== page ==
Archive for July 2016 | Monthly archive page
These tables report median sales prices and average dollar per square foot values, along with average home size and units sold, by property type and bedroom count for a variety of San Francisco neighborhoods. If you are interested in data for a neighborhood not listed, please contact us. The tables follow the map in the following order: houses by bedroom count, condos by bedroom count, and 2-unit building sales. Within each table, the neighborhoods are in order of median sales price.
The analysis is based upon sales reported to San Francisco MLS between January 1, 2016 and July 21, 2016. Value statistics are generalities that are affected by a number of market factors – and sometimes fluctuate without great meaningfulness – so all numbers should be considered approximate. Medians and averages often disguise a huge range of values in the underlying individual sales.
“m” signifies millions of dollars; “k” signifies thousands; N/A means there wasn’t enough data for reliable results.
Note: The surge in expensive, new-condo construction sales in various areas, such as Hayes Valley, Potrero Hill, Inner Mission and the Market Street and Van Ness Avenue corridors, is significantly affecting (raising) the average and median values in those neighborhoods.
These statistics apply only to home sales with at least 1 car parking. Homes without parking typically sell at a significant discount. Below Market Rate (BMR) condos were excluded from the analysis.
As noted on the tables, the average size of homes vary widely by neighborhood. Besides affluence, the era and style of construction often play a large role in these size disparities. Some neighborhoods are well known for having “bonus” bedrooms and baths built without permit (often behind the garage). Such additions can add value, but being unpermitted are not reflected in square footage and $/sq.ft. figures.
If a price is followed by a “k” it references thousands of dollars; if followed by an “m”, it signifies millions of dollars. Sales unreported to MLS are not included in this analysis, and where abnormal “outliers” were identified that significantly distorted the statistics, these were deleted as well. N/A signifies that there wasn’t enough reliable data to generate the statistic.
Selected San Francisco District Snapshots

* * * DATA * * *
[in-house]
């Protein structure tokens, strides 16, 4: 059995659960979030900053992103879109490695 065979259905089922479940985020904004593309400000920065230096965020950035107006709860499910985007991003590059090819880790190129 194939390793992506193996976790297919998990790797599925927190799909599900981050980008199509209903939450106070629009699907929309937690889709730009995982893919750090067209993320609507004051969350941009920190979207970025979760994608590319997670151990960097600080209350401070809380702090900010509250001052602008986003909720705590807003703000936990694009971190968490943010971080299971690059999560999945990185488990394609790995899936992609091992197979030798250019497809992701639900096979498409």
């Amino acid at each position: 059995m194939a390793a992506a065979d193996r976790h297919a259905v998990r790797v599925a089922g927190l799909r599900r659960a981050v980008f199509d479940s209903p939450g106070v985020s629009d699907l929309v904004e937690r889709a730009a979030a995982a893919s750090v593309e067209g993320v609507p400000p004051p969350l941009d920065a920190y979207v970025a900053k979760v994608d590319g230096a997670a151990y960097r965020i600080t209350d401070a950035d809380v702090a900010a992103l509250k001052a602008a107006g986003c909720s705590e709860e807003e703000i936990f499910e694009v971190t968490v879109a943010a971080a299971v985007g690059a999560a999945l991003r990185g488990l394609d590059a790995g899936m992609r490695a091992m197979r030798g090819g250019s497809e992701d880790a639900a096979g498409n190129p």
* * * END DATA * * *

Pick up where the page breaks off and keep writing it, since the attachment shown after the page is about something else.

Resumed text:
Illustrating the breakdown of home sales by price segment over a 12-month period.
Our full selection of district snapshot charts is here: SF District Home Sales by Price Segment
The Median Sales Price is that price at which half the properties sold for more and half for less. It may be affected by “unusual” events or by changes in inventory and buying trends, as well as by changes in value. The median sale price for an area will often conceal a wide variety of sales prices in the underlying individual sales. Every time one adjusts the analysis parameters – by date, or any other criteria – the median sales price will usually change as well. All numbers should be considered approximate.
Dollar per Square Foot is based upon the home’s interior living space and does not include garages, storage, unfinished attics and basements; rooms and apartments built without permit; decks, patios or yards. These figures are typically derived from appraisals or tax records, but can be unreliable, measured in different ways, or unreported altogether: thus consider square footage and $/sq.ft. figures to be very general approximations. Size and $/sq.ft. values were only calculated on listings that provided square footage figures. All things being equal, a house will have a higher dollar per square foot than a condo (because of land value), a condo’s will be higher than a TIC (quality of title), and a TIC’s higher than a multi-unit building’s (quality of use). All things being equal, a smaller home will have a higher $/sq.ft. than a larger one.
Many aspects of value cannot be adequately reflected in general statistics: curb appeal, age, condition, views, amenities, outdoor space, “bonus” rooms, parking, quality of location within the neighborhood, and so forth. Thus, how these statistics apply to any particular home is unknown without a specific comparative market analysis. Data is from sources deemed reliable, but may contain errors and is subject to revision.
These links below can be used to access other real estate reports and articles.
SAN FRANCISCO REALTOR DISTRICTS
District 1 (Northwest): Sea Cliff, Lake Street, Richmond (Inner, Central, Outer), Jordan Park/Laurel Heights, Lone Mountain
District 2 (West): Sunset & Parkside (Inner, Central, Outer), Golden Gate Heights
District 3 (Southwest): Lake Shore, Lakeside, Merced Manor, Merced Heights, Ingleside, Ingleside Heights, Oceanview
District 4 (Central SW): St. Francis Wood, Forest Hill, West Portal, Forest Knolls, Diamond Heights, Midtown Terrace, Miraloma Park, Sunnyside, Balboa Terrace, Ingleside Terrace, Mt. Davidson Manor, Sherwood Forest, Monterey Heights, Westwood Highlands
District 5 (Central): Noe Valley, Eureka Valley/Dolores Heights (Castro, Liberty Hill), Cole Valley, Glen Park, Corona Heights, Clarendon Heights, Ashbury Heights, Buena Vista Park, Haight Ashbury, Duboce Triangle, Twin Peaks, Mission Dolores, Parnassus Heights
District 6 (Central North): Hayes Valley, North of Panhandle (NOPA), Alamo Square, Western Addition, Anza Vista, Lower Pacific Heights
District 7 (North): Pacific Heights, Presidio Heights, Cow Hollow, Marina
District 8 (Northeast): Russian Hill, Nob Hill, Telegraph Hill, North Beach, Financial District, North Waterfront, Downtown, Van Ness/ Civic Center, Tenderloin
District 9 (East): SoMa, South Beach, Mission Bay, Potrero Hill, Dogpatch, Bernal Heights, Inner Mission, Yerba Buena
District 10 (Southeast): Bayview, Bayview Heights, Excelsior, Portola, Visitacion Valley, Silver Terrace, Mission Terrace, Crocker Amazon, Outer Mission